So...I have no answers to your questions, but I appreciate your questions. They address the many times when a keen native voice, a voice out of nowhere, a voice with judgment and boundaries, won’t take us by the hand a la Virgil and Dante, and escort us through the writing. In those moments, I suggest a little William S. Burroughs, who made great progress in blurring and bypassing the selection process.

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  4. Laurie, this a beautiful comment and full of all sorts of evocative threads. You're right that this post worked because I made myself vulnerable in it, and when I do so, I'm in the zone with my writing. But all sorts of barriers come up when I write about others in a way that makes them vulnerable--and while it does restrain me, I think showing restraint in making such work public is the ethical thing to do. I'm not in Norman Mailer's camp on this one.

    It's very clear to me that I was right not to publish the piece I mentioned. I can also see that it's not working yet as a piece of writing. Too many punches have been pulled; the drama is undercut because of all that isn't explained and the self-protectiveness of my voice.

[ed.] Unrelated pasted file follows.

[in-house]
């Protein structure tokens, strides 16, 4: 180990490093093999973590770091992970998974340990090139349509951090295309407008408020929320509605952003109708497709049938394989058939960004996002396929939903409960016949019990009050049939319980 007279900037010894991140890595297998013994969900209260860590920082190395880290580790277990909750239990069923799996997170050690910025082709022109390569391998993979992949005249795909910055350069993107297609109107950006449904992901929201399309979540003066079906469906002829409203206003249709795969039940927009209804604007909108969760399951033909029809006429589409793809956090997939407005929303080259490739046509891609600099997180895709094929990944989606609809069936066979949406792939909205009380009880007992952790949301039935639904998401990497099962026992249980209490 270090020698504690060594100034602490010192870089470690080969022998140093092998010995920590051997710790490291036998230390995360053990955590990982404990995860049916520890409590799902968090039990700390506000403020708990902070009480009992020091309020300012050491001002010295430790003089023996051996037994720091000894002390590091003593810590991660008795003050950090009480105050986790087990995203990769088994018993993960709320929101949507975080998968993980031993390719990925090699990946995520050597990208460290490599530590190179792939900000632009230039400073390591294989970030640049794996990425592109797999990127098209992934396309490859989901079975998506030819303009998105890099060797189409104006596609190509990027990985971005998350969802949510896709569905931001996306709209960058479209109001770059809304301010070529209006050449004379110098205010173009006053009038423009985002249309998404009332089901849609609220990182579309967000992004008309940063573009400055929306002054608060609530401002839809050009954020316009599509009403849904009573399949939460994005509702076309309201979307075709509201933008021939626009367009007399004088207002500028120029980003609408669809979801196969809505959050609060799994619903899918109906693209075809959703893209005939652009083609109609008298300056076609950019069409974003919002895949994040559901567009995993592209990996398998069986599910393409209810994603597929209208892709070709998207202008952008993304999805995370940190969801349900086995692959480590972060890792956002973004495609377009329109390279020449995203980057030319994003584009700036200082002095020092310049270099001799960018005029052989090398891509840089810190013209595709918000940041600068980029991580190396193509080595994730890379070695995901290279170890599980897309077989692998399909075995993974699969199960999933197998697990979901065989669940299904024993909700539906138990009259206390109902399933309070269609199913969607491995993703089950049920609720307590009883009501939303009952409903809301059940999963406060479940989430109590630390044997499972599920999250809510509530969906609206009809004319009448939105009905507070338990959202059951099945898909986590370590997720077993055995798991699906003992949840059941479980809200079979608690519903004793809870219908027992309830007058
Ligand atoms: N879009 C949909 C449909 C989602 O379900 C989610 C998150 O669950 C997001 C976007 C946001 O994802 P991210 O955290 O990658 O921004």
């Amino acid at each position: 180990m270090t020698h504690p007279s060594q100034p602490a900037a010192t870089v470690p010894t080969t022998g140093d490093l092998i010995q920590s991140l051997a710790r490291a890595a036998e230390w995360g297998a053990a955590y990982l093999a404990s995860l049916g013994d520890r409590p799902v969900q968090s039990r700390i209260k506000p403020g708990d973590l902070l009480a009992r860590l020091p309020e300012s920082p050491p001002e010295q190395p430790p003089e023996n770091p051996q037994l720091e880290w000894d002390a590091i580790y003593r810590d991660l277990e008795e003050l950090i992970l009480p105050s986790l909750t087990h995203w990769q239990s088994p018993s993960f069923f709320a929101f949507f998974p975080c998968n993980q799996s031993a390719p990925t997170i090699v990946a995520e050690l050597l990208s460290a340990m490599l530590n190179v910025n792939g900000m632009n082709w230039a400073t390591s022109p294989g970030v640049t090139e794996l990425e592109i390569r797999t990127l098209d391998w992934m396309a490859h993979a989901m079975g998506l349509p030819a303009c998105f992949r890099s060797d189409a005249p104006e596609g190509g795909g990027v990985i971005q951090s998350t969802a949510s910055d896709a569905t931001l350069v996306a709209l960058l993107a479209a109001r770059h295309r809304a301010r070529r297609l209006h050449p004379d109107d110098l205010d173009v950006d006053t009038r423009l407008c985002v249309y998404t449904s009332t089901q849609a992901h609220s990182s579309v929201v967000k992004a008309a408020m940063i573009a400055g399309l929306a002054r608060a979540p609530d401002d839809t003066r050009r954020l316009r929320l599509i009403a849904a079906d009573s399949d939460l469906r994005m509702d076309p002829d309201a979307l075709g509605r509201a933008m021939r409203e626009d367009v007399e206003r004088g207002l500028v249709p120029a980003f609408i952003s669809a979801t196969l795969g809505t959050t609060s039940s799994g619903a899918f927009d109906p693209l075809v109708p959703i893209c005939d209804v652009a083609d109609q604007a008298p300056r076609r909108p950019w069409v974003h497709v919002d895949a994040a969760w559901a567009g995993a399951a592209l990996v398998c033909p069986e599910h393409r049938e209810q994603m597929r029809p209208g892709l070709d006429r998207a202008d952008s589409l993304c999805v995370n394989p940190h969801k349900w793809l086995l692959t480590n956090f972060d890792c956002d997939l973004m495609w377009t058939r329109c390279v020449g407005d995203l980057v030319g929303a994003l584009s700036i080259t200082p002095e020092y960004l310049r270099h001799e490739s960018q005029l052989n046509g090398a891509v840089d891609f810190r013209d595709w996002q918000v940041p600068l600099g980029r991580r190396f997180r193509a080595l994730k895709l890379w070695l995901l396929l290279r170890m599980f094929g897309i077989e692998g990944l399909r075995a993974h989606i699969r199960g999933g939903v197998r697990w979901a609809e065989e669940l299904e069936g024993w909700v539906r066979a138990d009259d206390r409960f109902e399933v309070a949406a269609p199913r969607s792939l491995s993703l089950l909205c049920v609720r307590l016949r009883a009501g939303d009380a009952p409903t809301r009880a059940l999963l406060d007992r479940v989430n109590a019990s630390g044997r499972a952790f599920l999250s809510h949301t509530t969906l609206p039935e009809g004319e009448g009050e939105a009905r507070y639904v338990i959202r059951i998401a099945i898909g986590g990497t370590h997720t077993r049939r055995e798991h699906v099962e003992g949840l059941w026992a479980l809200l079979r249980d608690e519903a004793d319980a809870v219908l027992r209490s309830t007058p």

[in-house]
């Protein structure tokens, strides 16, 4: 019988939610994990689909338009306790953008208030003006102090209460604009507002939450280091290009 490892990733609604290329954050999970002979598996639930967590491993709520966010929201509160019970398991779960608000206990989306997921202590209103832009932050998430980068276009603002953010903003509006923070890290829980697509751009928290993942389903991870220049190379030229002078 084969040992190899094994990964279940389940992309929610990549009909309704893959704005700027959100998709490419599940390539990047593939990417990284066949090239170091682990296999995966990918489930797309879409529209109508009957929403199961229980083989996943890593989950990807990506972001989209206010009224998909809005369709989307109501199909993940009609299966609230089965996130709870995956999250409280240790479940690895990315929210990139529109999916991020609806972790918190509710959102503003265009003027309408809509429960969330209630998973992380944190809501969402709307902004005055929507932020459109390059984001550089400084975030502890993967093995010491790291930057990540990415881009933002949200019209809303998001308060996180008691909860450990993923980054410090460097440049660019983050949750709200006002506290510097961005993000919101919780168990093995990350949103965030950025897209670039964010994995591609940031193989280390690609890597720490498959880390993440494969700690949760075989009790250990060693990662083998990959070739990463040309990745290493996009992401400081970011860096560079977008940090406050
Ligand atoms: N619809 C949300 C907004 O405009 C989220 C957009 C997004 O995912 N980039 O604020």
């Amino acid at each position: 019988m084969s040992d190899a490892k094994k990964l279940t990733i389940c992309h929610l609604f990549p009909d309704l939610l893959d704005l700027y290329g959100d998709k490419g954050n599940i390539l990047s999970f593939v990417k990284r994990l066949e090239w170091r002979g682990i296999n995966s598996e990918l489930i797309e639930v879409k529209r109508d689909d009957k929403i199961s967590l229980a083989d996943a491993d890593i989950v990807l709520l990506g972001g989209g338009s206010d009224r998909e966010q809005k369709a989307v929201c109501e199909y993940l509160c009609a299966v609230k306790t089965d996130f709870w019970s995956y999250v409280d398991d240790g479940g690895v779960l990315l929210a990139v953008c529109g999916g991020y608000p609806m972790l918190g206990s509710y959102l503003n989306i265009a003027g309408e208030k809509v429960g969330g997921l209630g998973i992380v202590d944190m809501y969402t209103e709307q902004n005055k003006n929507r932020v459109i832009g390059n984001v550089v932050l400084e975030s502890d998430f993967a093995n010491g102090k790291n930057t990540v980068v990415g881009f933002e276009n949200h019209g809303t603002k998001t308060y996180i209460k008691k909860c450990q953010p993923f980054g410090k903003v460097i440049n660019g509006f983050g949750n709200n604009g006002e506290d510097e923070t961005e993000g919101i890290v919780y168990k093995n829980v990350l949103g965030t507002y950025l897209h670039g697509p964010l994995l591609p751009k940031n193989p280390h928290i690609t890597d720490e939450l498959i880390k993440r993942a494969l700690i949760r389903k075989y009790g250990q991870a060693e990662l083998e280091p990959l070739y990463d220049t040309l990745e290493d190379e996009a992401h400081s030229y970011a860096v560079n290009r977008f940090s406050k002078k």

If and when I'm able to expose myself in this particular piece, then it will cohere--and it will be something I can publish without feeling guilt. That's the wonderful irony of all this.

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  5. Most of the time, people (by which I mean non-writers) should listen to their inner voices, especially when the inner voice advises more diplomacy or "pulling back of punches."

    Writers, on the other hand, often are more sensitive than said people: for example, becoming circumspect and even overly symbolic, perhaps for diplomacy's sake, perhaps for nuance, in order to rise above the petty. In doing so, writers often err on the side of treating their audience more sensitively than even the audience would want to be treated. (Of course, some bloggers do not suffer from over-sensitivity.) So, that is my take: The main dynamic is rarely between writer and subject, more often among a writer and her readers.

    Your reflection about lag time is also interesting. If you believe in the river of Heraclitus, then you yourself become a reader of your own writing, provided you allow yourself at least a day or so of pause. Even as a writer of software (for which design is paramount), I need to be my own reviewer by letting time separate myself from the intense love of my work.